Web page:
Foster warns against Sinn Féin majority and Adams’s ‘agenda’

DUP leader says Michelle O’Neill was ‘handpicked’ to do bidding of SF president

DUP leader Arlene Foster at her party's Northern Assembly election campaign launch placed a major focus on Sinn Féin policy and strategy in Northern Ireland being dictated by the party's president, Gerry Adams.

Ms Foster also warned that if unionists did not rally behind the DUP that Sinn Féin could win the most seats and therefore be entitled to take the First Minister post after polling day on March 2nd.

“Come election day, Sinn Féin could have enough seats to be the biggest party, capture the first minister’s post and push to implement Gerry Adams’s agenda for Northern Ireland. Just imagine what that would mean for our way of life,” she said.

Ms Foster appeared to be working to a tactic of depicting Mr Adams as a sort of bogey man for the unionist electorate during the campaign.


She suggested but for the illness of former deputy first minister Martin McGuinness that the crisis over the Renewable Heat Incentive (RHI) need not have led to the collapse of Stormont.

She said Mr Adams in his “valedictory” period had seized this opportunity to push a wider united Ireland republican agenda rather than the interests of the people of Northern Ireland.

She also claimed, while launching the DUP campaign in Lurgan, Co Armagh on Monday, that Sinn Féin's new Northern Ireland leader Michelle O'Neill was acting under the diktat of Mr Adams.

“Michelle O’Neill was installed by Gerry Adams and she will be instructed by Gerry Adams,” said Ms Foster. The DUP leader focused on Mr Adams a number of times in her speech and repeated that Ms O’Neill was “handpicked to do his bidding”.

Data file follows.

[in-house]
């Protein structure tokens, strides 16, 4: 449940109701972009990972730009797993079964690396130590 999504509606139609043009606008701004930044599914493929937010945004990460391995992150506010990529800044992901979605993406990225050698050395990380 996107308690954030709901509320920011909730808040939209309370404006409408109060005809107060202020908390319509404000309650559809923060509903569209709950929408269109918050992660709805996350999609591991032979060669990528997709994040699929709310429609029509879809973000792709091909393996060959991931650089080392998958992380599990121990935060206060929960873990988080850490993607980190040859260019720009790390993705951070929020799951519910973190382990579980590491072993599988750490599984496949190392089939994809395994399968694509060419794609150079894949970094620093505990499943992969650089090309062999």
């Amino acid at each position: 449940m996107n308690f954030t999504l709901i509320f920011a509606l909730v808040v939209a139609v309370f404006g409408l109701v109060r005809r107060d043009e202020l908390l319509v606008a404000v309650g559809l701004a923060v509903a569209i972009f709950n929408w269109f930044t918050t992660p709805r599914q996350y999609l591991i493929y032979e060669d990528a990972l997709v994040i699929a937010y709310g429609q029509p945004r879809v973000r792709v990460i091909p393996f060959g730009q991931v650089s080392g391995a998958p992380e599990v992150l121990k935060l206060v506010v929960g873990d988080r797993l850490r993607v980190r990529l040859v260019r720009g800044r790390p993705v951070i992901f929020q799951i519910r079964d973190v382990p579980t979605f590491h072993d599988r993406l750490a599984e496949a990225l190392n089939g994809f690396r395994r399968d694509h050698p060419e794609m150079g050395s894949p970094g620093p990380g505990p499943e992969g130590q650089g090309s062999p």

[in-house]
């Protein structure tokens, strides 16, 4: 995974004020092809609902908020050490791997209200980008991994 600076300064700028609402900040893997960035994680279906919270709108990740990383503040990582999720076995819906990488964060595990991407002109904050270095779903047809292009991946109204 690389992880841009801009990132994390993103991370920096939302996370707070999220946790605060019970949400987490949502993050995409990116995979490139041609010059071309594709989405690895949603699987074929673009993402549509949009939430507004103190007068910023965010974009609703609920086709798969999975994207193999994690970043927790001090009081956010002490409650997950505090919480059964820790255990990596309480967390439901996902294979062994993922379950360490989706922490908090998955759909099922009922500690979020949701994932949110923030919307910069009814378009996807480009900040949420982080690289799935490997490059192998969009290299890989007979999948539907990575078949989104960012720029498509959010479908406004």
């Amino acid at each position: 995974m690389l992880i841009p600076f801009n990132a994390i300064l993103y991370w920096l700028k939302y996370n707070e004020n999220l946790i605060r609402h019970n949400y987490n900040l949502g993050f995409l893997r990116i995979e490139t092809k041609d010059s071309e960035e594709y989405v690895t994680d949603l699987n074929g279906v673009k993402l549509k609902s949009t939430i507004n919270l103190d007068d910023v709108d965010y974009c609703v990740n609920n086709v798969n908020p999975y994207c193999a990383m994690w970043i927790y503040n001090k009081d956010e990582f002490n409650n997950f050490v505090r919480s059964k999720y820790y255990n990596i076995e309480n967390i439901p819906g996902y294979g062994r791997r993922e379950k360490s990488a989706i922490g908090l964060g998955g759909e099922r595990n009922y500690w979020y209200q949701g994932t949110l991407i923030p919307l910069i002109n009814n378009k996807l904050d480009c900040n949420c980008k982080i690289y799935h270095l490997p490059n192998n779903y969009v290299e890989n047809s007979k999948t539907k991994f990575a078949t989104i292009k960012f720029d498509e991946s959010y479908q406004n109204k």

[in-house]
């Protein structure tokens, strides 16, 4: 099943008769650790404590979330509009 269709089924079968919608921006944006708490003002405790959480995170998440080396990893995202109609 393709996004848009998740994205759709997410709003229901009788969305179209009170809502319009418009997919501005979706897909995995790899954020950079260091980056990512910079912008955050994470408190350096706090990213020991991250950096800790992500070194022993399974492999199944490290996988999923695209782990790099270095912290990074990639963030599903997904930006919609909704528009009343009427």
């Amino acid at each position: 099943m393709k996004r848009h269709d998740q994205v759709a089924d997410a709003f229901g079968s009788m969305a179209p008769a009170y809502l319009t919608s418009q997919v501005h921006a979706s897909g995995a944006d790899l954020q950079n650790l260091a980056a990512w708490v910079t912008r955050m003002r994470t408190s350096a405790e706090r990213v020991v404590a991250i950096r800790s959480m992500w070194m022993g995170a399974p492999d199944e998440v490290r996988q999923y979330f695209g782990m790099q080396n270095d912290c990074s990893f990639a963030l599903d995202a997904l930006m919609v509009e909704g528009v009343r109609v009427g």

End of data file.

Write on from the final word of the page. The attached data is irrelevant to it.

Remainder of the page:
“So let’s be clear, at this election Gerry Adams is no longer in the shadows, he is front and centre of Sinn Féin’s campaign. He is their leader and hoping for the opportunity to implement his radical agenda for Northern Ireland,” she said.

“That is why they want to whip up old grievances and fight old battles. They are struggling to come to terms with this new era in Northern Ireland politics.”

Ms Foster said the “cash for ash” crisis which could result in an overspend of up to £490 million over the next 19 years “was not the cause but became the excuse to call this election”.

One of the key issues Sinn Féin is pushing for in this election is an Irish language act but the DUP leader insisted it would not happen.

“I will never accede to an Irish language act,” she said. She said more people in Northern Ireland spoke Polish than Irish. “Should we have a Polish language act as well?” she asked.

“If you feed the crocodile it will keep coming back and looking for more,” she said.

Ms Foster said Mr Adams was exploiting the Irish language and referred to how he had said that equality was the issue "to actually break those bastards" when referring to unionists in Enniskillen in November 2014.

He later apologised for these comments. The DUP leader said that “nobody feels worse” about RHI than she did, that “mistakes were made”, that “things could have been handled better” but that she “did nothing wrong”.

She was confident the public inquiry into RHI announced last month by Sinn Féin finance minister Mairtin O Muilleoir would clear her and her party of any wrongdoing.

“My name will be entirely cleared and the name of this party will be cleared as well,” she said.

Ms Foster rejected Sinn Féin's claim she and the DUP have been acting arrogantly and with disrespect to nationalism. She referred to an article jointly written by her and Mr McGuinness in the Belfast Telegraph last November "lauding the progress that had been made" in the Northern Executive and Assembly.

She noted how at the time they wrote: “We firmly believe that a devolved Executive, with Ministers working together effectively and collectively, is in the public interest. Imagine if we had followed the example of others and decided the challenges of government were just too daunting. That would have opened the door to years of direct rule — Conservative Ministers ruling over us without a mandate. Rest assured this Executive is not going to abandon you to that.”

She said on Monday: “When I signed off on that article, I meant it. And I believe that Martin McGuinness did too. It may well be that Gerry Adams wants to rewrite that part of history too.”

Gerry Moriarty

Gerry Moriarty

Gerry Moriarty is the former Northern editor of The Irish Times